NaTemat (PL) /

Putin rubbing his hands

The elections in Bulgaria and the Republic of Moldova will give Moscow another boost, journalist Katarzyna Zuchowicz writes in her blog with naTemat:

“Almost a week after the US elections, Moscow has received another nice surprise. This time the voters in Bulgaria and Moldova have given Putin a special gift: pro-Russian presidents have taken power in both countries. 'Yet another victory for Putin', commentators rail. Because, they say, it is increasingly clear that the Europeans' love for the EU is fading. And Putin can easily benefit from these developments. Molodova is not in the EU, and what's more it's highly dependent on Russia, although pro-European forces seeking integration in the West have been in power there since 2009. ... But the process of integration has dragged on and the people have lost their patience with the EU. And there have been corruption scandals involving pro-European politicians. Moldova has simply had enough.”

Frankfurter Allgemeine Zeitung (DE) /

Voters didn't make pro-Russian choice

The outcomes of the presidential elections in Bulgaria and the Republic of Moldova were pro-Russian only at first glance, the Frankfurter Allgemeine Zeitung observes:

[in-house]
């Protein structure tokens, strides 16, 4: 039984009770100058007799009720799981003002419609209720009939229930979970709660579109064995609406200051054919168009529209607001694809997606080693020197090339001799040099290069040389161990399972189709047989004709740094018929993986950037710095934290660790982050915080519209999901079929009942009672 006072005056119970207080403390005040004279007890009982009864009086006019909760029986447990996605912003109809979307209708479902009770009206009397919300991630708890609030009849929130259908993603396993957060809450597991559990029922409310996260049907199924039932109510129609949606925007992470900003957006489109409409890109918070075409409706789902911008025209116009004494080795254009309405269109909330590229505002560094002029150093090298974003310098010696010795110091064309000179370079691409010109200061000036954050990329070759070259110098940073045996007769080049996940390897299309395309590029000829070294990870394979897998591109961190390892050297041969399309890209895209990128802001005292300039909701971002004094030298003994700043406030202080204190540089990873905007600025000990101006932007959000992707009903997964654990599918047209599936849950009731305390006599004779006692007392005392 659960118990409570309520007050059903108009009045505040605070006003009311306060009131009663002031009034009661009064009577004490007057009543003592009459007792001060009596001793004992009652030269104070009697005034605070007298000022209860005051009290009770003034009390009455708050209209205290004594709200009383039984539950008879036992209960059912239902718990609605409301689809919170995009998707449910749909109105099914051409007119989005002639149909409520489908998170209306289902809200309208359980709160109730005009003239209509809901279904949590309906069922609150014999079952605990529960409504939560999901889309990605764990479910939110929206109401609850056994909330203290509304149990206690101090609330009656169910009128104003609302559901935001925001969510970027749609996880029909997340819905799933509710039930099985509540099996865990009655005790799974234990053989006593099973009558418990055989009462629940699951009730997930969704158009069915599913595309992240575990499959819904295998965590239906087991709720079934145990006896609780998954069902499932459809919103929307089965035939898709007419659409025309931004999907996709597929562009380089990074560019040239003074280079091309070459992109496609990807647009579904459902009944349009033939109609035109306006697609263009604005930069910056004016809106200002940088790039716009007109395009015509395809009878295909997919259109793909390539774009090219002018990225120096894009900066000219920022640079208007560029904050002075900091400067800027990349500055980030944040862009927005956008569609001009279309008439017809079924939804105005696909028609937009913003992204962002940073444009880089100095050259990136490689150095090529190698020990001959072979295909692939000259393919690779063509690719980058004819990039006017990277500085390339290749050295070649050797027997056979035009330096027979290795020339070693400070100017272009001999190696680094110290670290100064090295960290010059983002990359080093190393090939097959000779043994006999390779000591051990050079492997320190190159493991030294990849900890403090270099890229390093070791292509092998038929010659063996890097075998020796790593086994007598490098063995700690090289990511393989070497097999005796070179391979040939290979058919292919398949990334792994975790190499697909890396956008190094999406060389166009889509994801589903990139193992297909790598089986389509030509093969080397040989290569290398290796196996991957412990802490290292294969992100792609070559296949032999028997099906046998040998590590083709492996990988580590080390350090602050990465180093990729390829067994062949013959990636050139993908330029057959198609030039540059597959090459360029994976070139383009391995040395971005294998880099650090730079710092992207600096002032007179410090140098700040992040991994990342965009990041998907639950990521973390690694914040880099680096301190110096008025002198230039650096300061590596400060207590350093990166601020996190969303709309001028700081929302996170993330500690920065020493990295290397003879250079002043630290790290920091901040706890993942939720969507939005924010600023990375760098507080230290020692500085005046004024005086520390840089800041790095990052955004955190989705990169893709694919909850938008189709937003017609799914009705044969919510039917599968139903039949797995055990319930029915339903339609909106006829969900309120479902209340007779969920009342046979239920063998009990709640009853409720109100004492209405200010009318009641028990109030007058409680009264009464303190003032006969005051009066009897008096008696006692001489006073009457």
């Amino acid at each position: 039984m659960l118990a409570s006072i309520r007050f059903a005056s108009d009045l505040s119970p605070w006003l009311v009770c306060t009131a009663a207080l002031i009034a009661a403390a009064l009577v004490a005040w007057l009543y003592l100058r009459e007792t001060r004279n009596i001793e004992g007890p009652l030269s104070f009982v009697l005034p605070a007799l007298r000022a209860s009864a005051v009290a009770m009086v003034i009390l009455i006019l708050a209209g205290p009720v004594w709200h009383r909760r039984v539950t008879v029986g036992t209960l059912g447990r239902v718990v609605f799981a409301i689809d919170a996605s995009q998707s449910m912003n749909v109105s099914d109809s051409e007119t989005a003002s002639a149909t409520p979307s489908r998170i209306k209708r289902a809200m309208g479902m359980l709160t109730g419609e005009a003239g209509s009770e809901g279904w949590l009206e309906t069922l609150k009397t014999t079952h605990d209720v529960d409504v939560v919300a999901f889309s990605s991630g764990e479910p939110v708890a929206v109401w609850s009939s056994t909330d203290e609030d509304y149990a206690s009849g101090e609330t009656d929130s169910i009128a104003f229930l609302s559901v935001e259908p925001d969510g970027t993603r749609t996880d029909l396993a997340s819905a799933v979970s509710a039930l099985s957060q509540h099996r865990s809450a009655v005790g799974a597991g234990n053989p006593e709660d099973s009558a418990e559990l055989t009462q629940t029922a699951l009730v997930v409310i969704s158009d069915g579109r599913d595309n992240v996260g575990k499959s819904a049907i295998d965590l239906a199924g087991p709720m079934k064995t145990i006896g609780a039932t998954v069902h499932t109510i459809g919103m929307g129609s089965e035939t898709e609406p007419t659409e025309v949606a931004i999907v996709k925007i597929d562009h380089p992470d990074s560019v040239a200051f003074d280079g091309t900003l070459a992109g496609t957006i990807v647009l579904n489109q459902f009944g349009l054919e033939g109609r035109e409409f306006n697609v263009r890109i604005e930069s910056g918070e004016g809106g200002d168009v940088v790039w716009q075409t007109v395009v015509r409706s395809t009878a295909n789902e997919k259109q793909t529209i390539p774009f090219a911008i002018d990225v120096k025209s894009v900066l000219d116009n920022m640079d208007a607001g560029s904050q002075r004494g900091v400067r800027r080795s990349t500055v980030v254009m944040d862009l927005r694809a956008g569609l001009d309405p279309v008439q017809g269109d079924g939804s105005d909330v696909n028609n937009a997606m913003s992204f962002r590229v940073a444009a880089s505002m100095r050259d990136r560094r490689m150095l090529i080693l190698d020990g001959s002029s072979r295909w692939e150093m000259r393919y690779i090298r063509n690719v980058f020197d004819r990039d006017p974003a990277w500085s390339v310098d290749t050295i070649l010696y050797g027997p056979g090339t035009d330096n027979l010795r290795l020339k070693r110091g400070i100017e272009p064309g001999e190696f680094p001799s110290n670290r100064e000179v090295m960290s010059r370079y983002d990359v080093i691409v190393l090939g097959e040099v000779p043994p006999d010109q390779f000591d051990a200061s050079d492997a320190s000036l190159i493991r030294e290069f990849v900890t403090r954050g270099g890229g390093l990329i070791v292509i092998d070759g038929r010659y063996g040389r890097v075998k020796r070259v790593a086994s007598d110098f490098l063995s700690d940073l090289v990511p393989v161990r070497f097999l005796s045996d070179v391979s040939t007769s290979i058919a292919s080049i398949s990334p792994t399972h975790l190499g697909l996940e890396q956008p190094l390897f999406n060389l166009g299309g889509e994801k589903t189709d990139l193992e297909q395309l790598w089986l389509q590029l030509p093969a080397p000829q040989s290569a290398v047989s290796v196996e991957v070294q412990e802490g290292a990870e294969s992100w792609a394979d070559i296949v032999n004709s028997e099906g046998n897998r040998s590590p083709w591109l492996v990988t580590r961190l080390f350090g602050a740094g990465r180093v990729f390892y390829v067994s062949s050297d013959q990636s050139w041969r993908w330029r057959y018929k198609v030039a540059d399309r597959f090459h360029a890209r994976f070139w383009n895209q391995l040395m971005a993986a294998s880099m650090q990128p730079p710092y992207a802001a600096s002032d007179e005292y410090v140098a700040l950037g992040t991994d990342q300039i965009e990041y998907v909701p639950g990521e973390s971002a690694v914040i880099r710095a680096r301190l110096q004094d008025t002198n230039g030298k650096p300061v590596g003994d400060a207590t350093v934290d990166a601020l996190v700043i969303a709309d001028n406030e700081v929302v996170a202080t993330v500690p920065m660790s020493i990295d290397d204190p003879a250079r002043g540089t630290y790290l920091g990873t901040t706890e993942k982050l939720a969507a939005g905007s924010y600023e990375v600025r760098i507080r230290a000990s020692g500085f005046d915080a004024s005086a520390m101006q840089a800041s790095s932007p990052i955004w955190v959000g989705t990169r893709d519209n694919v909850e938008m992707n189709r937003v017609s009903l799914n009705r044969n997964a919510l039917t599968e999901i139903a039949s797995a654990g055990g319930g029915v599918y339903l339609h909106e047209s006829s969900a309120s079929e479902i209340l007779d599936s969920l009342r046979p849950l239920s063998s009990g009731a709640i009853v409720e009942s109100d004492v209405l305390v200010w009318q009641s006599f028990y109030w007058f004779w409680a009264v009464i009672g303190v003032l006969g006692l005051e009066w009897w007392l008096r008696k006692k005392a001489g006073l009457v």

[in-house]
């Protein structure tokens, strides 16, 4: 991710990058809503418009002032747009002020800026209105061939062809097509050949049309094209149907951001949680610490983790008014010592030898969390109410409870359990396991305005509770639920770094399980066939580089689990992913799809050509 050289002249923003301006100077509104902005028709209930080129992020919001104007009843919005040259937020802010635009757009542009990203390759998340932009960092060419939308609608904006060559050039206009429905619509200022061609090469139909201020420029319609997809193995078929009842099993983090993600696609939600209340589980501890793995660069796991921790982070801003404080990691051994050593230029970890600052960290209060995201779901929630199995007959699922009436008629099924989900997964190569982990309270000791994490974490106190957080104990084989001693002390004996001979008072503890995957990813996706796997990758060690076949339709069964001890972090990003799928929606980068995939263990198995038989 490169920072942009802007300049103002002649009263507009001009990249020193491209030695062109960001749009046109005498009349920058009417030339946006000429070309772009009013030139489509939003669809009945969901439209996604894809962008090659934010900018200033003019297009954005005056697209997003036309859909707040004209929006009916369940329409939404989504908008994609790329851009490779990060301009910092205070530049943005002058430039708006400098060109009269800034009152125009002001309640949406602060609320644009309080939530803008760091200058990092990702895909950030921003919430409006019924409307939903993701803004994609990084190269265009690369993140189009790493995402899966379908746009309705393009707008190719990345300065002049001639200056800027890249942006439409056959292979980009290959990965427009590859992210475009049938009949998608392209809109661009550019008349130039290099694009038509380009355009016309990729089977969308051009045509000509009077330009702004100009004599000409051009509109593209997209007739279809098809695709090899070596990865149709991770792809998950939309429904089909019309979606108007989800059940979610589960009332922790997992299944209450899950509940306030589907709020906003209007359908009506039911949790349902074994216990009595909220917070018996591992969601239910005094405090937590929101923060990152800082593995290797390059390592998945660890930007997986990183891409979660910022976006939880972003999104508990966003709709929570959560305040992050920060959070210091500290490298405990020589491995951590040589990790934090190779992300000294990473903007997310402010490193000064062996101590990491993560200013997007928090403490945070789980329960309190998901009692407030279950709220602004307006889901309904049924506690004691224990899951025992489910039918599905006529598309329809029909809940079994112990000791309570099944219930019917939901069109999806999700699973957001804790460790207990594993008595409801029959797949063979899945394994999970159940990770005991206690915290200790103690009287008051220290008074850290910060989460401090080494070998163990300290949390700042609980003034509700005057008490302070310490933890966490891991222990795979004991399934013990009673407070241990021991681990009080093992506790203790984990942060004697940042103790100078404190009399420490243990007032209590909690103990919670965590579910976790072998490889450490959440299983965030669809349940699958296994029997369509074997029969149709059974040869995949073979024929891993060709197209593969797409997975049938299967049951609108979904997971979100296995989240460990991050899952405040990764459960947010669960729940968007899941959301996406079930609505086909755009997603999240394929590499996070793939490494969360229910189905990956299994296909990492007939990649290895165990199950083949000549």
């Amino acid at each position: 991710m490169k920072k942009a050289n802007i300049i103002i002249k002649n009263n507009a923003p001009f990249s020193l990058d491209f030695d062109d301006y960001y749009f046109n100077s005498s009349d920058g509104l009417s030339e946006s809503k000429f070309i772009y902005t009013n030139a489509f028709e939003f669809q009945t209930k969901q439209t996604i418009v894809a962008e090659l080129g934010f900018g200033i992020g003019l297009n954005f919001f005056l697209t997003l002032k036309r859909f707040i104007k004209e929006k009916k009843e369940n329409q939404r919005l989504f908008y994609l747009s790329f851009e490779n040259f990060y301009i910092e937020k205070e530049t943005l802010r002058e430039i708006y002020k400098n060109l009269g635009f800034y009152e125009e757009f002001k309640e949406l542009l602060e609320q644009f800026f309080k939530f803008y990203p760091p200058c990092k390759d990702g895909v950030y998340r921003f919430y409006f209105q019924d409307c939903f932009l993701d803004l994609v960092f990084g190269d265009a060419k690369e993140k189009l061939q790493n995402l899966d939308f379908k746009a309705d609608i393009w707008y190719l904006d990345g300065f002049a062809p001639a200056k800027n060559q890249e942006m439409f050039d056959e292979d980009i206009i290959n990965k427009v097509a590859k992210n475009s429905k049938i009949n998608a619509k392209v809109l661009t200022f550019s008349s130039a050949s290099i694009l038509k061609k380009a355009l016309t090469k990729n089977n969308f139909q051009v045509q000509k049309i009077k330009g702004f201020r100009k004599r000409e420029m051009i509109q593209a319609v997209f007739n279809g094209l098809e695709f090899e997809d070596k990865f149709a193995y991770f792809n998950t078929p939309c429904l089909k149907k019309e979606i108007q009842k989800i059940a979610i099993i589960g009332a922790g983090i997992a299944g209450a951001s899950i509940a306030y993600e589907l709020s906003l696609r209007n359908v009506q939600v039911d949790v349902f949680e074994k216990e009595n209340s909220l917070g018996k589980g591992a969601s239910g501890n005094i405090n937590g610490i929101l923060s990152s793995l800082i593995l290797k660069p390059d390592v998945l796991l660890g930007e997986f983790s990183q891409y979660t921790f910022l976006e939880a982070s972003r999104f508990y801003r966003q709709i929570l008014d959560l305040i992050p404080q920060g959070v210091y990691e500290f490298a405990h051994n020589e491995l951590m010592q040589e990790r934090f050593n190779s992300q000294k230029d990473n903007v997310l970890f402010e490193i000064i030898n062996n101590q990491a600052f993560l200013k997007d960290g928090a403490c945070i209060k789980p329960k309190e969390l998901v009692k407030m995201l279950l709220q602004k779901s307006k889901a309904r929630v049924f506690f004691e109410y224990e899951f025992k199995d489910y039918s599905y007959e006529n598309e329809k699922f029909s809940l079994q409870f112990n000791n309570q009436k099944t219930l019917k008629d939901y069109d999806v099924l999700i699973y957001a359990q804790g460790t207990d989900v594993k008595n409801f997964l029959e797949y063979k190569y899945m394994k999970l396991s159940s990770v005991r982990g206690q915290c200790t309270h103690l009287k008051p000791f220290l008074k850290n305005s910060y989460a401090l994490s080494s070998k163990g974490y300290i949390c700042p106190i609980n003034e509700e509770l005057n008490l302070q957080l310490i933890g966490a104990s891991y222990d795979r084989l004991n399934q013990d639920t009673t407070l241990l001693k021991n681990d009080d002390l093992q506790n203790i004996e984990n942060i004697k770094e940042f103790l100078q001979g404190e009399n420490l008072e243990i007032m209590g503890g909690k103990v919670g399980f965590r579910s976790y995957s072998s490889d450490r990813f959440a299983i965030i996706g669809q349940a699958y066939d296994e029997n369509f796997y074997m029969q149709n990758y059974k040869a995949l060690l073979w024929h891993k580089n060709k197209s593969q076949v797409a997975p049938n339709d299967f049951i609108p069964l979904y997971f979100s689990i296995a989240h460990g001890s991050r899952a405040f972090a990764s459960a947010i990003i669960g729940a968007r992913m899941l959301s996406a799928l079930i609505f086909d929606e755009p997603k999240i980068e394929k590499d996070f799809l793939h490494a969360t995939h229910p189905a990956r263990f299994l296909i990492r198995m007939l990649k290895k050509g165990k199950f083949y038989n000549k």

“These votes were not primarily geopolitical decisions but rather protest votes against a political class that is perceived as corrupt. In terms of the political situation there are major differences between the two countries, but in both cases there is a clear pattern. In both countries the accusation of Moscow-orientation was used as a weapon again and again, to the point where all the ideas associated with it were damaged. This, however, is where the parallels end. In Moldova the pro-Russian victor is not just a Kremlin man but also a player for the local 'pro-Western' oligarchies, while Bulgaria's new president has clearly stated his commitment to the country's pro-Western course.”

Contributors (RO) /

The future of Moldova is European

Socialist Igor Dodon was elected as the new president of the Republic of Moldova on Sunday just over 52 percent of the vote. His pro-European rival Maia Sandu secured just under 48 percent. But she is nonetheless the real winner, political scientist Sorin Ionita stresses on the blog portal Contributors:

“In today's Europe no candidate or movement has started from scratch, without resources or access to the traditional media, and yet won 38 percent in the first round and 48 percent in the second. That shows that Moldovan voters have literally become more Western even if those voters don't form the majority yet. It shows that the rapprochement with the EU is working, that Chişinău's open-door policy vis-à vis the EU brings results, and that the future belongs to it. Provided the country can develop in peace, without out a political disaster being inflicted on it from abroad. Dodon won in Transnistria today, but Maia Sandu won the future, and she won in Europe.”